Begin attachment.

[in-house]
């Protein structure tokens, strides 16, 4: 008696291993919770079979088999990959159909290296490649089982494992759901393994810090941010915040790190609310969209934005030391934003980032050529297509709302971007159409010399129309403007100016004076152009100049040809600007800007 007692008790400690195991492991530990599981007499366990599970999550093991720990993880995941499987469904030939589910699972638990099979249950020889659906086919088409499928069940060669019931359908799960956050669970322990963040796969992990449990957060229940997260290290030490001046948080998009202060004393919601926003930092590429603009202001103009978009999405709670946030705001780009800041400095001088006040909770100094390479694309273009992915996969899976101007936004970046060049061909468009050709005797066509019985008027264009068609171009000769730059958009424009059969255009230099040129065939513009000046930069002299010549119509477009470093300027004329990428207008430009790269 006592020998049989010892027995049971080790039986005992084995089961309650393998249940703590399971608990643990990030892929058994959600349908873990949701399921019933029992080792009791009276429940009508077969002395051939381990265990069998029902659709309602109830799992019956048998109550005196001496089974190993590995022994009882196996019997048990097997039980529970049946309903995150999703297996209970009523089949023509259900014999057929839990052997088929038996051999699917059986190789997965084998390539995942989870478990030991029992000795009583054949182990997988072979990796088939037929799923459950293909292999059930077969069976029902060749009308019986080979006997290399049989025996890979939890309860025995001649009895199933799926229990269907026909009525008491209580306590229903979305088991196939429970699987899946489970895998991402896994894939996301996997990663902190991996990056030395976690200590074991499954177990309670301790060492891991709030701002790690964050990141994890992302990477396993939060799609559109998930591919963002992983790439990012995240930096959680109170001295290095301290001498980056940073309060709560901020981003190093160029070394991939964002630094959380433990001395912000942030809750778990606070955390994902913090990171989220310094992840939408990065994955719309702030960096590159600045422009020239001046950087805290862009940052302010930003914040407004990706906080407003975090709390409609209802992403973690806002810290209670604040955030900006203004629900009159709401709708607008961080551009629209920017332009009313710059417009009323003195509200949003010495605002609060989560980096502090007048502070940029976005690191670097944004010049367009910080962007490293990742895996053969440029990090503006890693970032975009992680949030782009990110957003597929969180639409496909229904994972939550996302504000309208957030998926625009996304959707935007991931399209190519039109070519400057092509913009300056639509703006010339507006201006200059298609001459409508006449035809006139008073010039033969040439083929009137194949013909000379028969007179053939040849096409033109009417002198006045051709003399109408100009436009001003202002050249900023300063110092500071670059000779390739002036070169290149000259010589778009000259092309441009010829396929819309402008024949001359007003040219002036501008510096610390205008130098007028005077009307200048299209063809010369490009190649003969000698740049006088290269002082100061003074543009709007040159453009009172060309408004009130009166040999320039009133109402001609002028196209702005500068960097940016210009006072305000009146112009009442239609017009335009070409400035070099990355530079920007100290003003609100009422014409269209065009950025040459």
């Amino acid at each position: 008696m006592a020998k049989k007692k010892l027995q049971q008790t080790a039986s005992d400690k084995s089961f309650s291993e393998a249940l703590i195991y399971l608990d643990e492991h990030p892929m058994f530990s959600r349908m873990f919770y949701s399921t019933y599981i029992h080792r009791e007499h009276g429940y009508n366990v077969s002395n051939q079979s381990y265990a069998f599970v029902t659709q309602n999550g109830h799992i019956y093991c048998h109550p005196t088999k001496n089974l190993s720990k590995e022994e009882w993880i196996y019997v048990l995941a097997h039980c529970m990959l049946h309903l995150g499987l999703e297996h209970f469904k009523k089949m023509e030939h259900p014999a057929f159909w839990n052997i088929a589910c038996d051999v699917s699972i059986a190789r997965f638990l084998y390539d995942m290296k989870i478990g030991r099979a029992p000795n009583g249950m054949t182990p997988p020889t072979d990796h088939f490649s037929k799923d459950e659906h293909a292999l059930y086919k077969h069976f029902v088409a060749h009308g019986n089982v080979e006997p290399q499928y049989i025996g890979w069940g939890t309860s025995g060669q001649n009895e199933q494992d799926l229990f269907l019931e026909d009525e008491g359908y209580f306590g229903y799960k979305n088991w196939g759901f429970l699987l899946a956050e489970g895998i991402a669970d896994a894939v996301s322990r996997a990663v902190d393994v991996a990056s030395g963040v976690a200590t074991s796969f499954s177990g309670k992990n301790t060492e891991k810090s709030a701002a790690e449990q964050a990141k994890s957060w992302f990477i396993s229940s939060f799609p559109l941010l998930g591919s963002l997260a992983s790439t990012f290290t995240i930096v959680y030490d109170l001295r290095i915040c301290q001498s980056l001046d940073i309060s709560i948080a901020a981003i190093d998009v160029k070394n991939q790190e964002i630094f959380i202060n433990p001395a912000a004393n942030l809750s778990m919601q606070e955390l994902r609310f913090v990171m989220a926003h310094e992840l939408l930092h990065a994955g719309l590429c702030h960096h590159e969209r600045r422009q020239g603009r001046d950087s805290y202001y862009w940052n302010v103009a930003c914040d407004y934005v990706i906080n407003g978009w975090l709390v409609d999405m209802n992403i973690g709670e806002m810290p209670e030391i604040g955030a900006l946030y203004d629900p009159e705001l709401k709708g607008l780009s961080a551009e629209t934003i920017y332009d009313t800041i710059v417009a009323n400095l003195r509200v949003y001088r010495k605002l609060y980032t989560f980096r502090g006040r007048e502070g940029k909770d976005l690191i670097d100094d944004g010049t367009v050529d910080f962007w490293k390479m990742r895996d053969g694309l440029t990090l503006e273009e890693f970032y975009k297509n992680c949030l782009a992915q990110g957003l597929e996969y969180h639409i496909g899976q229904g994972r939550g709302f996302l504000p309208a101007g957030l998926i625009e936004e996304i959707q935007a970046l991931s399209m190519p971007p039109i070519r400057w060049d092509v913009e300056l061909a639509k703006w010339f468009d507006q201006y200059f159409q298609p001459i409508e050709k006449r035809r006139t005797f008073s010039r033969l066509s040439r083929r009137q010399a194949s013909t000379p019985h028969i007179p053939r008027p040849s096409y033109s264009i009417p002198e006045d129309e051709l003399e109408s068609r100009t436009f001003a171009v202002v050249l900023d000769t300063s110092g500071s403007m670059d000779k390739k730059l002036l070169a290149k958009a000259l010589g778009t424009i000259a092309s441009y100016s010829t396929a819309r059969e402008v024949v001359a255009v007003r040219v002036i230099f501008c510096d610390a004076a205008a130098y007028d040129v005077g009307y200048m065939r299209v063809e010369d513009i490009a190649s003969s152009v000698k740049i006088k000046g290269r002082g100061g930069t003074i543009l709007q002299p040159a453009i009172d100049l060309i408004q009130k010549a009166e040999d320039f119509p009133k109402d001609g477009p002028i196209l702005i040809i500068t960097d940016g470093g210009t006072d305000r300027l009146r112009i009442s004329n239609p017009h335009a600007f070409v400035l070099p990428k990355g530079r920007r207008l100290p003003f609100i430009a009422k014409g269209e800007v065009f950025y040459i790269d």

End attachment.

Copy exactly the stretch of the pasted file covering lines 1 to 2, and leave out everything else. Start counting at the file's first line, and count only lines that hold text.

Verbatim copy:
[in-house]
């Protein structure tokens, strides 16, 4: 008696291993919770079979088999990959159909290296490649089982494992759901393994810090941010915040790190609310969209934005030391934003980032050529297509709302971007159409010399129309403007100016004076152009100049040809600007800007 007692008790400690195991492991530990599981007499366990599970999550093991720990993880995941499987469904030939589910699972638990099979249950020889659906086919088409499928069940060669019931359908799960956050669970322990963040796969992990449990957060229940997260290290030490001046948080998009202060004393919601926003930092590429603009202001103009978009999405709670946030705001780009800041400095001088006040909770100094390479694309273009992915996969899976101007936004970046060049061909468009050709005797066509019985008027264009068609171009000769730059958009424009059969255009230099040129065939513009000046930069002299010549119509477009470093300027004329990428207008430009790269 006592020998049989010892027995049971080790039986005992084995089961309650393998249940703590399971608990643990990030892929058994959600349908873990949701399921019933029992080792009791009276429940009508077969002395051939381990265990069998029902659709309602109830799992019956048998109550005196001496089974190993590995022994009882196996019997048990097997039980529970049946309903995150999703297996209970009523089949023509259900014999057929839990052997088929038996051999699917059986190789997965084998390539995942989870478990030991029992000795009583054949182990997988072979990796088939037929799923459950293909292999059930077969069976029902060749009308019986080979006997290399049989025996890979939890309860025995001649009895199933799926229990269907026909009525008491209580306590229903979305088991196939429970699987899946489970895998991402896994894939996301996997990663902190991996990056030395976690200590074991499954177990309670301790060492891991709030701002790690964050990141994890992302990477396993939060799609559109998930591919963002992983790439990012995240930096959680109170001295290095301290001498980056940073309060709560901020981003190093160029070394991939964002630094959380433990001395912000942030809750778990606070955390994902913090990171989220310094992840939408990065994955719309702030960096590159600045422009020239001046950087805290862009940052302010930003914040407004990706906080407003975090709390409609209802992403973690806002810290209670604040955030900006203004629900009159709401709708607008961080551009629209920017332009009313710059417009009323003195509200949003010495605002609060989560980096502090007048502070940029976005690191670097944004010049367009910080962007490293990742895996053969440029990090503006890693970032975009992680949030782009990110957003597929969180639409496909229904994972939550996302504000309208957030998926625009996304959707935007991931399209190519039109070519400057092509913009300056639509703006010339507006201006200059298609001459409508006449035809006139008073010039033969040439083929009137194949013909000379028969007179053939040849096409033109009417002198006045051709003399109408100009436009001003202002050249900023300063110092500071670059000779390739002036070169290149000259010589778009000259092309441009010829396929819309402008024949001359007003040219002036501008510096610390205008130098007028005077009307200048299209063809010369490009190649003969000698740049006088290269002082100061003074543009709007040159453009009172060309408004009130009166040999320039009133109402001609002028196209702005500068960097940016210009006072305000009146112009009442239609017009335009070409400035070099990355530079920007100290003003609100009422014409269209065009950025040459």